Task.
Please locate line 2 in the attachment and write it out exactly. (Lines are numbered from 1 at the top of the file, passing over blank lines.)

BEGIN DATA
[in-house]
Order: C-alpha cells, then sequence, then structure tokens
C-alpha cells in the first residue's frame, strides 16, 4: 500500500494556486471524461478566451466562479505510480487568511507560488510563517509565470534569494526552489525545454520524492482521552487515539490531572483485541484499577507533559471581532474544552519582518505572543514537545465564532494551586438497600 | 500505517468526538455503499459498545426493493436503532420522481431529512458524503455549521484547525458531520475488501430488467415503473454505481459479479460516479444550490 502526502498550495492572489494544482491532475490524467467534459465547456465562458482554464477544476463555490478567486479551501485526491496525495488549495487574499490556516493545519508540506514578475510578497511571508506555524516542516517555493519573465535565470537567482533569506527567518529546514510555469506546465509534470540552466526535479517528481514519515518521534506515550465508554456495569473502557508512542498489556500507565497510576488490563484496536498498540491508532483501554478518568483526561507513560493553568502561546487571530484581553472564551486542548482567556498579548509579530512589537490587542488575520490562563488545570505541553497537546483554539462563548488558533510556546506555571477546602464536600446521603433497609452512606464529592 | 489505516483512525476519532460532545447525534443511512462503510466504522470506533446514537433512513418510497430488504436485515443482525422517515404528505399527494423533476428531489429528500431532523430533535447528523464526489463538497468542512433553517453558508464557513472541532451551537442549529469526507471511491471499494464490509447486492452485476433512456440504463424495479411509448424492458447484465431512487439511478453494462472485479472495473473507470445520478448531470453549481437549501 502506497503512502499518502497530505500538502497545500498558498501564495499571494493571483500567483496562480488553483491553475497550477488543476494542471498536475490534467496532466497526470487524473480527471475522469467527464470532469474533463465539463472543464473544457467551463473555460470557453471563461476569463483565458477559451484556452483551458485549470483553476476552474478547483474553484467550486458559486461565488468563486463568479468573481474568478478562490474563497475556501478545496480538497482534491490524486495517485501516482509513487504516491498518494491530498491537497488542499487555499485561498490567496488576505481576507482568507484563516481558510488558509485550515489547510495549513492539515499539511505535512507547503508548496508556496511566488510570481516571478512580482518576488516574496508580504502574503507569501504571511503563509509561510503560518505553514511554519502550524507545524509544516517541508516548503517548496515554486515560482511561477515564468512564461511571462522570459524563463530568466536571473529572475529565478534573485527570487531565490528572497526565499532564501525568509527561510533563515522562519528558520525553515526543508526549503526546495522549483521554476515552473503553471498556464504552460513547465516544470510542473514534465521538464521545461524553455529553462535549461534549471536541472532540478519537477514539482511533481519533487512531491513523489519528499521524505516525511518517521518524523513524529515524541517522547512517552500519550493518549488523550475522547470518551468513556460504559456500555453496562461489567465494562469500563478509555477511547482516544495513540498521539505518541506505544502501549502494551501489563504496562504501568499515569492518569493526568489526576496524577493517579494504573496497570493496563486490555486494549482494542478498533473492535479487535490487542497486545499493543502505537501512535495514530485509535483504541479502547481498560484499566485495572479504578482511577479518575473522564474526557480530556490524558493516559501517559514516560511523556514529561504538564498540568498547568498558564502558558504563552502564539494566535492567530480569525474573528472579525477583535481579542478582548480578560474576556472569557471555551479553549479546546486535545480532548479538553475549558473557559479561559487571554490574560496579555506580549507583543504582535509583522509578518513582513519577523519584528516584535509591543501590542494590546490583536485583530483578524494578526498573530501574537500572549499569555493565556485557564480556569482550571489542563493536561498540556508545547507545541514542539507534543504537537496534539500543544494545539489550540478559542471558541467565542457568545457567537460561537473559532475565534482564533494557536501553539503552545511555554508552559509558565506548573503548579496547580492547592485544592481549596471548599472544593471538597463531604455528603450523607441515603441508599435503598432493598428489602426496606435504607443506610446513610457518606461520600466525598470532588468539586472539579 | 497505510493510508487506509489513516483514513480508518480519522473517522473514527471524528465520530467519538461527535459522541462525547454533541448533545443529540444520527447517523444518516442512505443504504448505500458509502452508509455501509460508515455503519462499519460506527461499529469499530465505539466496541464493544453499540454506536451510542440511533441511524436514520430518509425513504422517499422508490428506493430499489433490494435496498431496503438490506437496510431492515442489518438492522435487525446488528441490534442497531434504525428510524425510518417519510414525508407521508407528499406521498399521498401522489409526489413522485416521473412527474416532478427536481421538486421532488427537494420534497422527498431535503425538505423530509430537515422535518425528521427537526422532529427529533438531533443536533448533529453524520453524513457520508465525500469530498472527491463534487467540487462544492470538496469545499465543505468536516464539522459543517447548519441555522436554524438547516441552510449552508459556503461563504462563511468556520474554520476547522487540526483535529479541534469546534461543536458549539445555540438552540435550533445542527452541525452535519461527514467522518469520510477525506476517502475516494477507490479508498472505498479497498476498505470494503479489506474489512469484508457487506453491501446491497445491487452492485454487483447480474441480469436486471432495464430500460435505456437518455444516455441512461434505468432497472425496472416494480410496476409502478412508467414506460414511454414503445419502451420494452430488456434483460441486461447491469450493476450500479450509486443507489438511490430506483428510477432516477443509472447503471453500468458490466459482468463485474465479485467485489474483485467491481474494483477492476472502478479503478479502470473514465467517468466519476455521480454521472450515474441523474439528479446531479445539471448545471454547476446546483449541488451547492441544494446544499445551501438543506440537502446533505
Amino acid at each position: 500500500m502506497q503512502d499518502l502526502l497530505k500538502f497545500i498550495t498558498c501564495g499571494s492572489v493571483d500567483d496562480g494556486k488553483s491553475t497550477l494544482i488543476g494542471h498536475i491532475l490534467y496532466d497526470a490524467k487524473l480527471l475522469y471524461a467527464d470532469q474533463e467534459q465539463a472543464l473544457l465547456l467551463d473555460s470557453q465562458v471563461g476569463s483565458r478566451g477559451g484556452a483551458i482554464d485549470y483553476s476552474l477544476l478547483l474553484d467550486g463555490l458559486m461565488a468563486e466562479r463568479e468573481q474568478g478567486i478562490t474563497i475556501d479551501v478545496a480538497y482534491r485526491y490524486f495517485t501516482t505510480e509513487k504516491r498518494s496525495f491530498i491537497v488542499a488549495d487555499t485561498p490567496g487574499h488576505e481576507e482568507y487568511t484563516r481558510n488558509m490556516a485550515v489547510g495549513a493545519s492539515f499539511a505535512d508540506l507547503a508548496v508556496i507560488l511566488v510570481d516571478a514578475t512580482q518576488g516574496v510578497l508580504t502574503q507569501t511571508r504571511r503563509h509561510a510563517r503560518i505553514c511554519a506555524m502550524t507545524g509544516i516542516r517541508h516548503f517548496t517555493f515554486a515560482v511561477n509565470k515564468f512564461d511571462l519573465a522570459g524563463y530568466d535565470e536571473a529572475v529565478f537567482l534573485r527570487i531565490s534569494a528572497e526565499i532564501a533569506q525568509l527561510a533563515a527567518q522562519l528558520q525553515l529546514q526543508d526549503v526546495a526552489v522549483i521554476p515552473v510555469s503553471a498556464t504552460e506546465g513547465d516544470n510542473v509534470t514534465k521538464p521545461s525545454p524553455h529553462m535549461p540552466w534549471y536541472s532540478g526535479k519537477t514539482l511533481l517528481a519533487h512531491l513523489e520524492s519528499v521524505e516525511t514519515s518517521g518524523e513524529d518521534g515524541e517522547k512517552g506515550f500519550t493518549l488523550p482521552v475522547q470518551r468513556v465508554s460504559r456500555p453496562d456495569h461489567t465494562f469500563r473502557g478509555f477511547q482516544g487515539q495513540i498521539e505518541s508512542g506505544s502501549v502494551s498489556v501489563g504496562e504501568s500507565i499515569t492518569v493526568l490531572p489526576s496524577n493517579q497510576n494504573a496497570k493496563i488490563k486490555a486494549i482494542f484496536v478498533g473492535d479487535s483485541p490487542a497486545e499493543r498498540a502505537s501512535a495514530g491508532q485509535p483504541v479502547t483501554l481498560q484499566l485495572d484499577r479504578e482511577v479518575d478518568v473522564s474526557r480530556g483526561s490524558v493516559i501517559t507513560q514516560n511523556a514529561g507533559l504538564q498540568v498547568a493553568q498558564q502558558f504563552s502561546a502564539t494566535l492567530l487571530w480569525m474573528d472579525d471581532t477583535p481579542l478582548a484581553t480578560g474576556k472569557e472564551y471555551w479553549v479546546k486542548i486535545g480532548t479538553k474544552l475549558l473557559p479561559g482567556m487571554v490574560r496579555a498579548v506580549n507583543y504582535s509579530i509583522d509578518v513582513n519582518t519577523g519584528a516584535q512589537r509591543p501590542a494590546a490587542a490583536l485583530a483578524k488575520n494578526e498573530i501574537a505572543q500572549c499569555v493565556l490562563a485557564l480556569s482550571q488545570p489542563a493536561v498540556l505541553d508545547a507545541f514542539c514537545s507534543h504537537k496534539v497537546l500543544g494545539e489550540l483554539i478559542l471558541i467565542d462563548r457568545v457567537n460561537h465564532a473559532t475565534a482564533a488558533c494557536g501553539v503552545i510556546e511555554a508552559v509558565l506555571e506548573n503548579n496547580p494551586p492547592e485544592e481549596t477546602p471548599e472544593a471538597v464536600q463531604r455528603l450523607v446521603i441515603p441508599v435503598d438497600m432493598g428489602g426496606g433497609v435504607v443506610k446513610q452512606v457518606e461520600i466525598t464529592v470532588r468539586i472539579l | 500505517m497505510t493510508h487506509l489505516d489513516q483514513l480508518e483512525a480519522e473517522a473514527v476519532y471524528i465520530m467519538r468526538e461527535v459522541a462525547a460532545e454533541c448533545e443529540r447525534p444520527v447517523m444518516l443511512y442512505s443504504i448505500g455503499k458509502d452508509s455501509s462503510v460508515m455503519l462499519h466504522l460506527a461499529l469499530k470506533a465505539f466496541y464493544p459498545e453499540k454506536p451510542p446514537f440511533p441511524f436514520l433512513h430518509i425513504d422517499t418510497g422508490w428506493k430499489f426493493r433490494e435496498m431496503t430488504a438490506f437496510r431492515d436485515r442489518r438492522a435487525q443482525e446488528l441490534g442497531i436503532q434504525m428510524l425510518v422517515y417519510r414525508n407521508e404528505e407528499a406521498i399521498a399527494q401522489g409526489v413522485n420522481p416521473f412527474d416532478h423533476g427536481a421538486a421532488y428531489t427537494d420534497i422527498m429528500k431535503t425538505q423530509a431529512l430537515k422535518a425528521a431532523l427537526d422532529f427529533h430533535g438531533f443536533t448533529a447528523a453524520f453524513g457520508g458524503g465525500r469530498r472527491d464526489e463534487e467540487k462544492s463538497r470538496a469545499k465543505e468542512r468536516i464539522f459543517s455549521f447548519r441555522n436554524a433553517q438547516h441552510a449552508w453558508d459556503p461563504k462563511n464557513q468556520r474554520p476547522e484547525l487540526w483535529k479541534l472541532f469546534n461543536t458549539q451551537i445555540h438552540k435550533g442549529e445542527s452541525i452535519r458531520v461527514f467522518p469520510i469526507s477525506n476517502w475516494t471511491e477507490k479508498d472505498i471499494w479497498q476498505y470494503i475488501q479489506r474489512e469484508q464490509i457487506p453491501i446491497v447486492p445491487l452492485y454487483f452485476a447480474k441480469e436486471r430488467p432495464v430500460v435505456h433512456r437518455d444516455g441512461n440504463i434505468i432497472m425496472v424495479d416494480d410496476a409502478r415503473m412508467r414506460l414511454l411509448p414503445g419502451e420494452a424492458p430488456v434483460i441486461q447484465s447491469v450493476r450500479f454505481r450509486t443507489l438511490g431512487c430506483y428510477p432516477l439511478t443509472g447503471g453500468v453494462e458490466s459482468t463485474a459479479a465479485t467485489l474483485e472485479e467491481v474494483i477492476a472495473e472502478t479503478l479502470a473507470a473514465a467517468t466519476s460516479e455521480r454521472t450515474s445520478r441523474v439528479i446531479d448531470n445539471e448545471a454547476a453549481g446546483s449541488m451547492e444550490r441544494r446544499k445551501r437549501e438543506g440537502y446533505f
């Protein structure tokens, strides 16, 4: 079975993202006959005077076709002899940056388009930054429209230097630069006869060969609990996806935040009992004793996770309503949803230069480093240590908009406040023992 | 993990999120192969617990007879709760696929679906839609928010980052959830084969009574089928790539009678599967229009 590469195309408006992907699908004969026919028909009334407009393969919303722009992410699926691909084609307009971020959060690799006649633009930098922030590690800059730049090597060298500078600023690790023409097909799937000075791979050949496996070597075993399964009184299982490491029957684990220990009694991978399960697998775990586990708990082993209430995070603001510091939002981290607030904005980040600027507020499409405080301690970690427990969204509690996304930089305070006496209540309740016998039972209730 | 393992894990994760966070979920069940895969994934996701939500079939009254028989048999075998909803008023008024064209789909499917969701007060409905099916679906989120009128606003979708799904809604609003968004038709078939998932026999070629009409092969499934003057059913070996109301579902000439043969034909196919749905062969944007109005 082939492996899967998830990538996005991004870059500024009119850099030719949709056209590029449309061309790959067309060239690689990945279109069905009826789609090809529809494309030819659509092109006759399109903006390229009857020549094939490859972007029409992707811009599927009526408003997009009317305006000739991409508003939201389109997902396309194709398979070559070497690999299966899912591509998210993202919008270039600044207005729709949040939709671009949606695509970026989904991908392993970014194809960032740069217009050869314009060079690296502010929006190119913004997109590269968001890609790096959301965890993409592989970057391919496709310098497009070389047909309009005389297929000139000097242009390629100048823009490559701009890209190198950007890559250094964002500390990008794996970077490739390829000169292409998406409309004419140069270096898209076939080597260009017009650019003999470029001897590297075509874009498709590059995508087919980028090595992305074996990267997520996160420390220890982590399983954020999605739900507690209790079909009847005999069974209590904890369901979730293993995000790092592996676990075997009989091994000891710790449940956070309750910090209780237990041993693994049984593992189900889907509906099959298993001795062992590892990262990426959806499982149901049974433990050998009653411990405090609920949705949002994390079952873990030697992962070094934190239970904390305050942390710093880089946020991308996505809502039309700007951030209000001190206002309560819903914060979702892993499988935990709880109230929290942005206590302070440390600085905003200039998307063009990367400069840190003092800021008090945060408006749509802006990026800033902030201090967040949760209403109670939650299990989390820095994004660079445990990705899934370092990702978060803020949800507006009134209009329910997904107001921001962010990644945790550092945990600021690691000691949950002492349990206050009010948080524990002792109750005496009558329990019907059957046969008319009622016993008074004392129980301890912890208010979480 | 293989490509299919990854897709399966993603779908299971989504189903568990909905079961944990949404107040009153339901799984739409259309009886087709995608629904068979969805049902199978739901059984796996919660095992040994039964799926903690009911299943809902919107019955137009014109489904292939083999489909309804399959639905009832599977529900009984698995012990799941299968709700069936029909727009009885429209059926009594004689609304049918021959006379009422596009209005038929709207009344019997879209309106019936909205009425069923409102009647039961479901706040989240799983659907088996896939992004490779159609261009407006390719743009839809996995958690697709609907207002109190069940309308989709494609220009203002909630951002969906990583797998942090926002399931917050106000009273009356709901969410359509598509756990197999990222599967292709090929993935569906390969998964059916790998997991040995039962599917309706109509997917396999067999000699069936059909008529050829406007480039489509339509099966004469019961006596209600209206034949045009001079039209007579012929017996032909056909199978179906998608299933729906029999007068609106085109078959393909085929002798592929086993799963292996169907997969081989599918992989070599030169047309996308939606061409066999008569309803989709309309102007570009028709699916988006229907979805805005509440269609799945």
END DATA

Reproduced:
Order: C-alpha cells, then sequence, then structure tokens